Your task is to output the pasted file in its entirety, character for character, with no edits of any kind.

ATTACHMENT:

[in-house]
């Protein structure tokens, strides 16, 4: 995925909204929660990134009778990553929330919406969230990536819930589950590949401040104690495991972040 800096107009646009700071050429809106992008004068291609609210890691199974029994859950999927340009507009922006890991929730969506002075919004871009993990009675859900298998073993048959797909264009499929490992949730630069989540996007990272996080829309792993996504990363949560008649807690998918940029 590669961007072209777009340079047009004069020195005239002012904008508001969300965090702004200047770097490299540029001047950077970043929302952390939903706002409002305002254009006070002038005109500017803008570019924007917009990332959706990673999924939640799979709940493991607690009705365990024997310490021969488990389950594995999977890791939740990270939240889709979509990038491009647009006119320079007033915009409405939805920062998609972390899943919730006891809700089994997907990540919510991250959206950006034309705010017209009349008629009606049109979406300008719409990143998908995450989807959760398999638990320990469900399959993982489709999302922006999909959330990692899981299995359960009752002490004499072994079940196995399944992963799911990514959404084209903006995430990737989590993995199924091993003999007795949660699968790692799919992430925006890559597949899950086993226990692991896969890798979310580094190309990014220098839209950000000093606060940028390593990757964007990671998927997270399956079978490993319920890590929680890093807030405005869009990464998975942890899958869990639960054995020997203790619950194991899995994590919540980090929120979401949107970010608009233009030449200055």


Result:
[in-house]
């Protein structure tokens, strides 16, 4: 995925909204929660990134009778990553929330919406969230990536819930589950590949401040104690495991972040 800096107009646009700071050429809106992008004068291609609210890691199974029994859950999927340009507009922006890991929730969506002075919004871009993990009675859900298998073993048959797909264009499929490992949730630069989540996007990272996080829309792993996504990363949560008649807690998918940029 590669961007072209777009340079047009004069020195005239002012904008508001969300965090702004200047770097490299540029001047950077970043929302952390939903706002409002305002254009006070002038005109500017803008570019924007917009990332959706990673999924939640799979709940493991607690009705365990024997310490021969488990389950594995999977890791939740990270939240889709979509990038491009647009006119320079007033915009409405939805920062998609972390899943919730006891809700089994997907990540919510991250959206950006034309705010017209009349008629009606049109979406300008719409990143998908995450989807959760398999638990320990469900399959993982489709999302922006999909959330990692899981299995359960009752002490004499072994079940196995399944992963799911990514959404084209903006995430990737989590993995199924091993003999007795949660699968790692799919992430925006890559597949899950086993226990692991896969890798979310580094190309990014220098839209950000000093606060940028390593990757964007990671998927997270399956079978490993319920890590929680890093807030405005869009990464998975942890899958869990639960054995020997203790619950194991899995994590919540980090929120979401949107970010608009233009030449200055």